The workload is un-audited. New duties are not assessed for the effect they will have on existing workload. There is an implicit (and offensive, frankly) assumption that I am not already working to capacity – that when a new format for reports is introduced which will require an extra 15 hours of work over a two-week period, that I have 15 more hours spare. I have discussed the impact this has on teaching with my managers and been told simply that it is not allowed to have an impact; teaching standards are non-negotiable regardless of workload. It was explained to me that, "You can't assume I know what your workload is like" by a senior teacher.
I work 50 to 60 hours a week, yet am judged three times per year in classroom observations which make or break me regardless of the everyday success of my work. Teachers are so petrified of the consequences of having a bad observation that it is common practice to repeat a successful lesson from the previous week. I cannot reconcile myself with letting my students down like this in order to temporarily preserve my career for another three months. As for protection, the culture of fear is endemic: as a newly qualified teacher, it was suggested to me that if I joined a union someone could find a reason to put me on capability procedure.
The fear seems to permeate from above: I've had three head teachers and the thing they've had in common is an inability to change things, as their hands are tied by the same external demands for accountability and good data.
Some didn't hesitate to email late at night or at weekends to say that pencils should not be less than 8cm long. Others made it clear that they didn't want teachers taking work home or coming in at the weekend, but could do nothing to reduce a workload which made doing that a prerequisite of the job. During Ofsted inspections, I have fainted at my desk having worked 42 hours in two and a half days, slept on a colleague's sofa and worn his underwear for two days.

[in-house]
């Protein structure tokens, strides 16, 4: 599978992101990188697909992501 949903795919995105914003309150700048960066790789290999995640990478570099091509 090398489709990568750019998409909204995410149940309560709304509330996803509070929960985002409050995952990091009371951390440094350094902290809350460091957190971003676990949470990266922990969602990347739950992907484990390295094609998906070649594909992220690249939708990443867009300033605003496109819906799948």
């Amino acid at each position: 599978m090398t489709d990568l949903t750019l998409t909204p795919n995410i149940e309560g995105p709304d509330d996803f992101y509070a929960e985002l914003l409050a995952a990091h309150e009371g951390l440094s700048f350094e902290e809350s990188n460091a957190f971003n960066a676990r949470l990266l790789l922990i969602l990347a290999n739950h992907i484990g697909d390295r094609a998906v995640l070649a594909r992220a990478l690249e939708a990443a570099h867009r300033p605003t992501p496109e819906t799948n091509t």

There is a suspicious sense that young teachers are taken advantage of: we are grateful to have a job, and less likely to know or assert our rights. We have fewer family commitments and are generally more physically robust. (I have been told by older teachers who have taught my class that they "couldn't" teach them for more than one day because it was too exhausting.)
Under the current Government and through my training route, Teach First, there has been an increased sense of prestige accompanying teaching as a graduate career, previously only associated with corporate grad schemes. Also seemingly borrowed from the corporate sector, however, is a perverse sense that 'resilience' and a work ethic are the most desirable qualities in new teachers, over empathy, flexible thought, and even being properly qualified, as if a job being punishing is what makes it worth doing.
I've done better than some and have managed three years. But I haven't finished reading more than five books in that time. The habit has been trampled out of me by paperwork and exhaustion. Is that someone you would want teaching your children?
I am a young, energetic person with a first-class degree from a top university. I have been graded an 'outstanding' teacher by colleagues; I like working hard. Really. My grievance has little to do with pay and pensions – for most young teachers, remaining in the profession until pensionable age is a ludicrous prospect, due to unsustainable workload. The only way to do a good job is to work breathless 12-plus-hour days every day, which I cannot keep up. I am not content, however, to work less and do a bad job for the children. I am angry that I am effectively being forced out of a career that I wanted to love.
But at least I wrote all that without mentioning Michael Gove.